The second Payment Services Directive, more commonly known as PSD2, is one of the most crucial legislation for the countries in The European Union and the European Economic Area, known as the EEA regarding banking and financial services. This legislation, the updated version of the first Payment Service Directive, was published in December 2015, started gradually entering into force in January 2016, and applies since January 2018 to govern electronic payment services and payment service providers aros the EU and EEA. Since this legislation has been adopted across European countries, the banking industry has changed prominently.
Why was PSD2 legislation created?
As already mentioned, the second Payment Service directive is an update of the existing PSD1, which was adopted in 2007 and provided a unified market for payments, including credit transfers, direct debits, cards, in the EU. Also, the first version of the legislation is considered as the legal foundation for a Single Euro Payments Area. Since the adoption of the initial PSD, the digitalization of the banking industry has steadily progressed. Many new services have been introduced to the market by new players. Because the new financial services and their providers were outside of the scope of the first PSD, an update of the initial legislation was needed. Considering risks, challenges, and opportunities provided by digital technologies development, PSD2 was introduced to make payments safer, improve the consumers’ protection, enhance innovation and create competition in the banking sector while ensuring a level playing field for all players, including already existing and new ones.
How does PSD2 legislation change the banking industry?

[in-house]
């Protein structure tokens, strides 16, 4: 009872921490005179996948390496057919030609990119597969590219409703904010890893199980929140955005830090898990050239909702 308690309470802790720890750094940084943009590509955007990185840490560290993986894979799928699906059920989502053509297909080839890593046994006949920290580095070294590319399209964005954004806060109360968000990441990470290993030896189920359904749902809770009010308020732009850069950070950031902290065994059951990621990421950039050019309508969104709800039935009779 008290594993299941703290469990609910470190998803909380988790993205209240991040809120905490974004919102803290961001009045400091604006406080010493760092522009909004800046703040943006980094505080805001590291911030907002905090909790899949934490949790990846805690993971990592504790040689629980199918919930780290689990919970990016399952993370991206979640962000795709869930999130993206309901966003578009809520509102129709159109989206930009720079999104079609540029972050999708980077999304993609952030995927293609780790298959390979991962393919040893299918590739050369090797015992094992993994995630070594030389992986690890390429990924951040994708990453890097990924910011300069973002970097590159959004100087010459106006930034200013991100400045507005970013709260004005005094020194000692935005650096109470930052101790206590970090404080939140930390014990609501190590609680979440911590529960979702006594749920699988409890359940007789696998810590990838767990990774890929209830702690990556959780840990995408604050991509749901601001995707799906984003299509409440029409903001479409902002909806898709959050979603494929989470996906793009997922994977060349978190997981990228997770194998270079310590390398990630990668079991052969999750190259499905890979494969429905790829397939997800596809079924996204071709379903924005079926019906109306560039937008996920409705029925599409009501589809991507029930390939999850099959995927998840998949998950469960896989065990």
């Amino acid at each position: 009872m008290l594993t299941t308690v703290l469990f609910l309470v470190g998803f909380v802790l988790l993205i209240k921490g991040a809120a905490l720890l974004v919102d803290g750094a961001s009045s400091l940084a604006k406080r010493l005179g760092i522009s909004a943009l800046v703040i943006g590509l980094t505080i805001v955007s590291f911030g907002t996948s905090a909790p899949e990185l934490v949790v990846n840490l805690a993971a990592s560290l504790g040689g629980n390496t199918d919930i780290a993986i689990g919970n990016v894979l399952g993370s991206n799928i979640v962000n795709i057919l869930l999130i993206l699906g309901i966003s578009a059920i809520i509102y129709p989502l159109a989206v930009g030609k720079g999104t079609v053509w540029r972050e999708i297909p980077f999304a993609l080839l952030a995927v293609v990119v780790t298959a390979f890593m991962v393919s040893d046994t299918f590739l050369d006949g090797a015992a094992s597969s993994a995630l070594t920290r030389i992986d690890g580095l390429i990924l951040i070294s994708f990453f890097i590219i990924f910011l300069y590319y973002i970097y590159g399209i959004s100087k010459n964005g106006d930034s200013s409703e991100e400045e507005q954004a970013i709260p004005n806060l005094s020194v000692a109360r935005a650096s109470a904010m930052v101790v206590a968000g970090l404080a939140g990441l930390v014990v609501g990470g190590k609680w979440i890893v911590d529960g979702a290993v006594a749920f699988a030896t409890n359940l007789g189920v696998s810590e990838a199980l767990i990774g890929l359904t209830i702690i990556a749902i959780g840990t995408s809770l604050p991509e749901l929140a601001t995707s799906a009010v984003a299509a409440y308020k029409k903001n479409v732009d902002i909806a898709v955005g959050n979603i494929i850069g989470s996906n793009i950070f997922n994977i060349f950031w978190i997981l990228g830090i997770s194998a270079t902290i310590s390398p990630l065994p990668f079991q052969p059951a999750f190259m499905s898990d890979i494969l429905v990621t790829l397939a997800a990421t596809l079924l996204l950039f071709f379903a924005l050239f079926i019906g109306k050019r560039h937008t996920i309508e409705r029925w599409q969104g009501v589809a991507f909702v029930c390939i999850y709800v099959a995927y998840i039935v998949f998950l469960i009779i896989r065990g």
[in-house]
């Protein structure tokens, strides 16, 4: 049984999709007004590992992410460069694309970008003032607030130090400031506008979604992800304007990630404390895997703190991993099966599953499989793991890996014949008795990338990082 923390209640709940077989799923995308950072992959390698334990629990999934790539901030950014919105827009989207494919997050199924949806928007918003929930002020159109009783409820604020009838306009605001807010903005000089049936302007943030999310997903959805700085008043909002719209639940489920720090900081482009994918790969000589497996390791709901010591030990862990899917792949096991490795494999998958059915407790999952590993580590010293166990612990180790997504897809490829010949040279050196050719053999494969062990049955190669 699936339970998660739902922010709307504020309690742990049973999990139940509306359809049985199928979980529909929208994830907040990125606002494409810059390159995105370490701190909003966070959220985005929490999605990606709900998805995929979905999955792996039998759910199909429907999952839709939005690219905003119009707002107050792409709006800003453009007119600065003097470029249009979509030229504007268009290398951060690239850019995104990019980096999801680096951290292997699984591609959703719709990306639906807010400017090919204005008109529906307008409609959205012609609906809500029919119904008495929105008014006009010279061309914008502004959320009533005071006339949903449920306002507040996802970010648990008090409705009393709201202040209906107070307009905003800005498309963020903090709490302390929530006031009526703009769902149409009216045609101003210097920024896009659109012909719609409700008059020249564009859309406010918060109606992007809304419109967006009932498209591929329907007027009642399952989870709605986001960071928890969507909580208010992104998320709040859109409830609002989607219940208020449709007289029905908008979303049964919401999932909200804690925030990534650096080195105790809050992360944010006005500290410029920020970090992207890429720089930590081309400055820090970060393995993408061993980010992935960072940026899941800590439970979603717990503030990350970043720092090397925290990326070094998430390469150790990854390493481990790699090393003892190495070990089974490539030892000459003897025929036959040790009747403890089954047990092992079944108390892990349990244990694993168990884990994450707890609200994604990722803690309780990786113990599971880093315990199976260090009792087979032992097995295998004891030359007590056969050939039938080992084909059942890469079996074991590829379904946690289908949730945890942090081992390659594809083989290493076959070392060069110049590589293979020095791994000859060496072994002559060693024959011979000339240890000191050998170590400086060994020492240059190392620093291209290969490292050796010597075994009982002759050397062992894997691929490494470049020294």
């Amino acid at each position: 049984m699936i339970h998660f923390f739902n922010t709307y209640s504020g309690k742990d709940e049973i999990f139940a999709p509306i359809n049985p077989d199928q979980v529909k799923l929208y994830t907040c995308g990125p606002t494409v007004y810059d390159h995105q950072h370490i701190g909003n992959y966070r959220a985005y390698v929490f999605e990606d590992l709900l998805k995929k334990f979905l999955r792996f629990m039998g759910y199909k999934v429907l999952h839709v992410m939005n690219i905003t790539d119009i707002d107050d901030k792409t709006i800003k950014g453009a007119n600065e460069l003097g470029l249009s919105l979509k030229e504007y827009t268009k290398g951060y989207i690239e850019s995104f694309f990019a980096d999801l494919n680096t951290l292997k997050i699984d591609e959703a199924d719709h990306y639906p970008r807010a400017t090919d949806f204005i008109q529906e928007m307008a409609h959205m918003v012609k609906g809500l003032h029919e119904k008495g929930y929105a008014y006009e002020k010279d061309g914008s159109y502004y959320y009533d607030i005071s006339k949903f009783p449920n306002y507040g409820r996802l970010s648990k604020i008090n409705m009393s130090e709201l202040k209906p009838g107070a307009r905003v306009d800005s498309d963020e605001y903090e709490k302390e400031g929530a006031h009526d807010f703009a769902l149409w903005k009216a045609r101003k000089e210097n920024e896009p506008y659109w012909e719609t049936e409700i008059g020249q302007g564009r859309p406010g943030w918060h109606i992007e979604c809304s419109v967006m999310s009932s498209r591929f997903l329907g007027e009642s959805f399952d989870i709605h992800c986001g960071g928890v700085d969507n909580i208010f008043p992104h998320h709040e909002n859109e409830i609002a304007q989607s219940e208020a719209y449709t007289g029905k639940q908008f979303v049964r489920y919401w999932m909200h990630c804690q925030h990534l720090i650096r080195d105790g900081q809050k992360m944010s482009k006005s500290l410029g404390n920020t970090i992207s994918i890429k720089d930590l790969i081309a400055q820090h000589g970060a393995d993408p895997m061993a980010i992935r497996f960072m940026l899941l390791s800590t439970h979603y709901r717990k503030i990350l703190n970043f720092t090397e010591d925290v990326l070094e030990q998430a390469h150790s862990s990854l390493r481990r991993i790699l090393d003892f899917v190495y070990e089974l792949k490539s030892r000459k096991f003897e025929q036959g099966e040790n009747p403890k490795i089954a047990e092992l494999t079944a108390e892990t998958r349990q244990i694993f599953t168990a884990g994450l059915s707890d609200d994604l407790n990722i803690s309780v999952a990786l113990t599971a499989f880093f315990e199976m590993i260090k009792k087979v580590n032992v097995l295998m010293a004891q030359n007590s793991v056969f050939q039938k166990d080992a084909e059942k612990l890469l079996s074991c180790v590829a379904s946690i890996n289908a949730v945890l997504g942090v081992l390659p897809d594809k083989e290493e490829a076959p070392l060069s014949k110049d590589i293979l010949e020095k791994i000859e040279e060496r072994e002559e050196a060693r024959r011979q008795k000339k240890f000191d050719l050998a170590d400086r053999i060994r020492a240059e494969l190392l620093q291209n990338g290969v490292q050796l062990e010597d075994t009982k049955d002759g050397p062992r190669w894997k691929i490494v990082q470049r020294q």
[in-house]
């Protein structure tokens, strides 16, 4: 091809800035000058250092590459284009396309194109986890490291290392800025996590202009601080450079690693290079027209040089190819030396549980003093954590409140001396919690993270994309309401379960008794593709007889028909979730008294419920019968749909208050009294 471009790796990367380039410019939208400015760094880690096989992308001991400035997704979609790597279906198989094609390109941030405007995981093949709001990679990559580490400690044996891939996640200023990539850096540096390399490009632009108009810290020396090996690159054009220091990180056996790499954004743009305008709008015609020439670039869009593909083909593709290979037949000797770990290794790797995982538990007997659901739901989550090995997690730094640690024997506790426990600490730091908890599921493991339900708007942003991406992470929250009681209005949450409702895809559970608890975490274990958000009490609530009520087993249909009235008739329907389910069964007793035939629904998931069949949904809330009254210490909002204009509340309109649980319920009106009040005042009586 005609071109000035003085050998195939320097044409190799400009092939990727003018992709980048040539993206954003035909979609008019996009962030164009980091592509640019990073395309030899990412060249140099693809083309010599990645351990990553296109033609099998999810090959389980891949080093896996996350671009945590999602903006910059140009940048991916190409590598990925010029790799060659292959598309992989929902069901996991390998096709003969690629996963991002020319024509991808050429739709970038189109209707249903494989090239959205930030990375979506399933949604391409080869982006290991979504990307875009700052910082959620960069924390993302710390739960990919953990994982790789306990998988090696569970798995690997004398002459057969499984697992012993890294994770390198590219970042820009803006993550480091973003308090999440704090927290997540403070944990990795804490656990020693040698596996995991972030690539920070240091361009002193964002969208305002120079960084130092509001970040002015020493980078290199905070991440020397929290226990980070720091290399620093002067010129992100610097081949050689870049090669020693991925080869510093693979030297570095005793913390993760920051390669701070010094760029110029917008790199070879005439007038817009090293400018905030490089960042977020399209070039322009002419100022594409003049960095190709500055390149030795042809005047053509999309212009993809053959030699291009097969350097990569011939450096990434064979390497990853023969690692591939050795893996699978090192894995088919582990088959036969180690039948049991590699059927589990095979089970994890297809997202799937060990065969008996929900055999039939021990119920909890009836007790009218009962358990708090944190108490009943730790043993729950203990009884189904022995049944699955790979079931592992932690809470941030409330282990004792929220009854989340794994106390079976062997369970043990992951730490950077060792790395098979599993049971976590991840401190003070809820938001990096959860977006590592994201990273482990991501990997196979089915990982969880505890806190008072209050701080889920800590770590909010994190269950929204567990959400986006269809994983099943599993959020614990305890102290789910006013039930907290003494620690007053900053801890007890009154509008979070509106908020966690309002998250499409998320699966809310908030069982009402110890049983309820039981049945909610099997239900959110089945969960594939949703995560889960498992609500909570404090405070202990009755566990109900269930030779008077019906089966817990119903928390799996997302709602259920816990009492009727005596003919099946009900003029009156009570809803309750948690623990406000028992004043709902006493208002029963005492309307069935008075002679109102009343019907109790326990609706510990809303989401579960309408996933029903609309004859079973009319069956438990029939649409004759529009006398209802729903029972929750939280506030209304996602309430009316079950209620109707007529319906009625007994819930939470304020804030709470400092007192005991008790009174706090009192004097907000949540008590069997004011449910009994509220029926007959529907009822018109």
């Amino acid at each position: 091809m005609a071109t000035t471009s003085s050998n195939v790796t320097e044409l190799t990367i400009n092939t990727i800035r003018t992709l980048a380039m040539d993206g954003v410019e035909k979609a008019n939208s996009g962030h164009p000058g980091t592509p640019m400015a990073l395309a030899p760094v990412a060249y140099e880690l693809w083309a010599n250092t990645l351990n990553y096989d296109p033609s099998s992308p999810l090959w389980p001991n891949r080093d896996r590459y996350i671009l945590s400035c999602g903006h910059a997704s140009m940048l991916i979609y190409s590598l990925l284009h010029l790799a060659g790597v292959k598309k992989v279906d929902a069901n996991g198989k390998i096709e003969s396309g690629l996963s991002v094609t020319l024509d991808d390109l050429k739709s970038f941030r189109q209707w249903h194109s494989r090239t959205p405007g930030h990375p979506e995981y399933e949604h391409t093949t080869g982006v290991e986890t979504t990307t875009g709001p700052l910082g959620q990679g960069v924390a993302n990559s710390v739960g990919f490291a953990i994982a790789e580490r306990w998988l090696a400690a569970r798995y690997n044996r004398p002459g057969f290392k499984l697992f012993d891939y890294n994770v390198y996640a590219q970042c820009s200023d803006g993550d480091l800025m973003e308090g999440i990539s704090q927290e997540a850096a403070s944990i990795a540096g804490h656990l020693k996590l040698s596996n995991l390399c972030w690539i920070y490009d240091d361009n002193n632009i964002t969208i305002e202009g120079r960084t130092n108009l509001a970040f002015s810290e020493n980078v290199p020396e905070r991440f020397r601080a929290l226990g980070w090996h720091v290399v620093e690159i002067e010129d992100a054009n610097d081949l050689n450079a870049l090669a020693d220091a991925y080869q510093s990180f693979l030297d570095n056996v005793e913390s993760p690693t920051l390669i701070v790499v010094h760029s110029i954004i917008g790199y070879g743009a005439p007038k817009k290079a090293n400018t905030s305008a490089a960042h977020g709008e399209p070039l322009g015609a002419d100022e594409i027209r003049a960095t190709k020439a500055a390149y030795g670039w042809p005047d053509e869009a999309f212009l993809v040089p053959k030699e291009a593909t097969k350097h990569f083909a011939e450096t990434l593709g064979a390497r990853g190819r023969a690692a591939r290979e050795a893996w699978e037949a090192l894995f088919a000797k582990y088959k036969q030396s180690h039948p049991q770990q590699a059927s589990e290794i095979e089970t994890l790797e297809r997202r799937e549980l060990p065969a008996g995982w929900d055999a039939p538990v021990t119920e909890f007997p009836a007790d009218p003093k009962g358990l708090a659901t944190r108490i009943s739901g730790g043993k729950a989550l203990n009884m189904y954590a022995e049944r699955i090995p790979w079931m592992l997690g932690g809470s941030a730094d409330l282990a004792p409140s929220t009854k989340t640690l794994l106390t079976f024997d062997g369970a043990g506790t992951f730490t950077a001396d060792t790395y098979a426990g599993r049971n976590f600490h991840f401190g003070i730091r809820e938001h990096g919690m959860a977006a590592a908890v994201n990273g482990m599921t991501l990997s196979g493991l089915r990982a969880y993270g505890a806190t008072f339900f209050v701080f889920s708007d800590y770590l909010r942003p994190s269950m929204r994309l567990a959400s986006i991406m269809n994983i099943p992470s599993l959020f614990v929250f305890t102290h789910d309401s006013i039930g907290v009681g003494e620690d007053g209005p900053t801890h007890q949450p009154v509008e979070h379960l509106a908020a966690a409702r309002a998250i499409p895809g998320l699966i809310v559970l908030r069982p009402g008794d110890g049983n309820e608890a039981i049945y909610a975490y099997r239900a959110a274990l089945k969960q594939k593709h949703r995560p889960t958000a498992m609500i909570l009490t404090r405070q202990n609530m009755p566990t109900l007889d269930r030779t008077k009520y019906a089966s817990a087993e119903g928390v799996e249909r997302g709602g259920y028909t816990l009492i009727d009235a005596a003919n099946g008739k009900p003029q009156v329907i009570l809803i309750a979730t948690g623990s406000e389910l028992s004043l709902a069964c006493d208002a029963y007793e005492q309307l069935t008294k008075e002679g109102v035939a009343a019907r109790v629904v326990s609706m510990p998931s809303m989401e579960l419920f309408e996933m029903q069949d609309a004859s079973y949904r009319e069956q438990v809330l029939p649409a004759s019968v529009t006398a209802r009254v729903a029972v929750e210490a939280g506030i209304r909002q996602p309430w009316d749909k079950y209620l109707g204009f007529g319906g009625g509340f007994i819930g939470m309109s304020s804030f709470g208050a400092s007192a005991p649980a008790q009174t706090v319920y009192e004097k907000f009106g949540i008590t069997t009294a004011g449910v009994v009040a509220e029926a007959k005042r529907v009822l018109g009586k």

First of all, PSD2 transforms the banking industry by acknowledging new service providers and changing the distribution of power while demanding account-holding institutions, usually banks, to open up previously monopolized data channels to other parties. To alter the distribution of power, this legislation provides clear descriptions of roles and statutes available for both existing and emerging players in the banking industry. PSD2 describes new players as third-party payment service providers or TTPs that are institutions that do not hold payment accounts of their consumers and have a more limited range of activities than account-holding financial institutions. PSD2 demands financial institutions, which provide and maintain payment accounts for customers, to ensure third-party providers equal access to consumers‘ financial information when consumers permit them to do so. Also, the institution holding the payment account of the customer provides to new players access to the account via open Application Programming Interfaces, so-called open APIs, that permit software at one institution to access the consumer‘s account and initiate payments from another. These new players, so-called third-party providers, can easily access the customers’ payment account to make payments on their behalf and provide them an overview of their multiple payment accounts in a single dashboard. Secondly, PSD2 aims to reduce the risk of fraud for electronic transactions and enhance the protection of the customers’ data by demanding all payment service providers to implement Strong Customer Authentication requirements. These requirements mean that payment service providers must use at least two out of three independent elements, such as password, token, facial recognition, to verify the identity of the consumer. Thirdly, PSD2 broadens geographical reach by covering transactions when only one party is located within the EU and all official currencies. Finally, PSD2 forbids charging consumers additional fees for making transactions by specific payment methods providing the surcharge ban that protects users of payment services. Also, by setting out maximal processing time for the resolution of customers’ complaints, PSD2 guarantees the execution and application of adequate and effective complaint resolution procedures. To find out more about PSD2 legislation, check the link: https://nordigen.com/en/psd2/legislation